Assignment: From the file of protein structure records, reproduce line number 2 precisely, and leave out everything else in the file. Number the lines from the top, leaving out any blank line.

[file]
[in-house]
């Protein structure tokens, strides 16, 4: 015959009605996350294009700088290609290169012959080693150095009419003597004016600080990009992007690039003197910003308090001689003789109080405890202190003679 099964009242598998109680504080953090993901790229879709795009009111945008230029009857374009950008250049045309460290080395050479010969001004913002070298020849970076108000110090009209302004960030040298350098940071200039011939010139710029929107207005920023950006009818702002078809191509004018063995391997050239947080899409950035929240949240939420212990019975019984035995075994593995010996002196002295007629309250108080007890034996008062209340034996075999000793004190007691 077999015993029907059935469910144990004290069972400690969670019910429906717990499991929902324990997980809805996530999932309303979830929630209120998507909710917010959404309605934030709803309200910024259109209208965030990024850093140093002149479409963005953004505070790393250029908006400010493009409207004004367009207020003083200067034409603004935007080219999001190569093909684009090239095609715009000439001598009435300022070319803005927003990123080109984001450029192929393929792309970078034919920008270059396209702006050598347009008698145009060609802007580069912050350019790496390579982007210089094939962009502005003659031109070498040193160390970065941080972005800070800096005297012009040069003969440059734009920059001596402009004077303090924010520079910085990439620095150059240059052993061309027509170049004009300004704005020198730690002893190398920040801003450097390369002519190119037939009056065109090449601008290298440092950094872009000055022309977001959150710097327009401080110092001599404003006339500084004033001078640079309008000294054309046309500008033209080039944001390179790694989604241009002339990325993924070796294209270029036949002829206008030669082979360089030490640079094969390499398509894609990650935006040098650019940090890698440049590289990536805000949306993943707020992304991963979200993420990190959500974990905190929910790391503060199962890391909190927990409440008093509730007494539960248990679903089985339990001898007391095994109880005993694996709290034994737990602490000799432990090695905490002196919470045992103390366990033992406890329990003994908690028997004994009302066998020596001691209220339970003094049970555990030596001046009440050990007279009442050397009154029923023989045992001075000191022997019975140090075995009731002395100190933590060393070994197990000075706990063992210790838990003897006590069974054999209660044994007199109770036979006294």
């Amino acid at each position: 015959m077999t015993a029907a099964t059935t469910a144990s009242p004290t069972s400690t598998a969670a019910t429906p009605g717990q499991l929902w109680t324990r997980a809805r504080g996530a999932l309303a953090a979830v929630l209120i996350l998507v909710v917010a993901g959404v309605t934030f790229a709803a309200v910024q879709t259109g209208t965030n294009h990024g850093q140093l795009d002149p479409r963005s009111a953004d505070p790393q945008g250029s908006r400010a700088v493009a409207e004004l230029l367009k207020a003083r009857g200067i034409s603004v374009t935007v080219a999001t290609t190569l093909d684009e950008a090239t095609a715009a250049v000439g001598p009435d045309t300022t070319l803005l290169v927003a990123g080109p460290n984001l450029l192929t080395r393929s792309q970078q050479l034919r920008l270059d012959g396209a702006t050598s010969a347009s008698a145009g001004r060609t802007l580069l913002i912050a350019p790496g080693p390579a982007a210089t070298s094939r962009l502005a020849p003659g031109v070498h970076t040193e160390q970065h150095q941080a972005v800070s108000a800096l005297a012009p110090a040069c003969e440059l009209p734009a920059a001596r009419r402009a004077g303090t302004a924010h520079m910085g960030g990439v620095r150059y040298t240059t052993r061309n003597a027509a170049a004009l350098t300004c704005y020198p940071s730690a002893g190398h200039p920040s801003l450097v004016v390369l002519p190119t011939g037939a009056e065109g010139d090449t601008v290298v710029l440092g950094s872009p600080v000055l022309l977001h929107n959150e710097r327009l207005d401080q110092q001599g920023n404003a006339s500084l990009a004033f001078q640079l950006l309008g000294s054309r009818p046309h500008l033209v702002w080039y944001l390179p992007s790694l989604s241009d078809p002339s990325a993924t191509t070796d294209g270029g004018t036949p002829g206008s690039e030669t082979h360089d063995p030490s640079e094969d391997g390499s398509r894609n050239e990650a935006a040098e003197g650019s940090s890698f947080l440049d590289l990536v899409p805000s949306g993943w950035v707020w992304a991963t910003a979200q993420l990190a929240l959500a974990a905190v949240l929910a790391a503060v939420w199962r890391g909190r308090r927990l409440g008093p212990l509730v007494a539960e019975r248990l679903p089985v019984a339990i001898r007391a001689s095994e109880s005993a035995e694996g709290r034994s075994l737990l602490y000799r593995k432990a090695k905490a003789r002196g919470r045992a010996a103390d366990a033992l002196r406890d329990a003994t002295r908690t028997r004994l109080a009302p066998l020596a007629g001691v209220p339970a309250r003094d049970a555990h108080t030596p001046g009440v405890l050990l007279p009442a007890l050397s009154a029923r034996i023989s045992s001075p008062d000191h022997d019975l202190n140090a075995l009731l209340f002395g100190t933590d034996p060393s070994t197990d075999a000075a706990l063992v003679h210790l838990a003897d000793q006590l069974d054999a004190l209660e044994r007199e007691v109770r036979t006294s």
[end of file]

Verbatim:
């Protein structure tokens, strides 16, 4: 015959009605996350294009700088290609290169012959080693150095009419003597004016600080990009992007690039003197910003308090001689003789109080405890202190003679 099964009242598998109680504080953090993901790229879709795009009111945008230029009857374009950008250049045309460290080395050479010969001004913002070298020849970076108000110090009209302004960030040298350098940071200039011939010139710029929107207005920023950006009818702002078809191509004018063995391997050239947080899409950035929240949240939420212990019975019984035995075994593995010996002196002295007629309250108080007890034996008062209340034996075999000793004190007691 077999015993029907059935469910144990004290069972400690969670019910429906717990499991929902324990997980809805996530999932309303979830929630209120998507909710917010959404309605934030709803309200910024259109209208965030990024850093140093002149479409963005953004505070790393250029908006400010493009409207004004367009207020003083200067034409603004935007080219999001190569093909684009090239095609715009000439001598009435300022070319803005927003990123080109984001450029192929393929792309970078034919920008270059396209702006050598347009008698145009060609802007580069912050350019790496390579982007210089094939962009502005003659031109070498040193160390970065941080972005800070800096005297012009040069003969440059734009920059001596402009004077303090924010520079910085990439620095150059240059052993061309027509170049004009300004704005020198730690002893190398920040801003450097390369002519190119037939009056065109090449601008290298440092950094872009000055022309977001959150710097327009401080110092001599404003006339500084004033001078640079309008000294054309046309500008033209080039944001390179790694989604241009002339990325993924070796294209270029036949002829206008030669082979360089030490640079094969390499398509894609990650935006040098650019940090890698440049590289990536805000949306993943707020992304991963979200993420990190959500974990905190929910790391503060199962890391909190927990409440008093509730007494539960248990679903089985339990001898007391095994109880005993694996709290034994737990602490000799432990090695905490002196919470045992103390366990033992406890329990003994908690028997004994009302066998020596001691209220339970003094049970555990030596001046009440050990007279009442050397009154029923023989045992001075000191022997019975140090075995009731002395100190933590060393070994197990000075706990063992210790838990003897006590069974054999209660044994007199109770036979006294």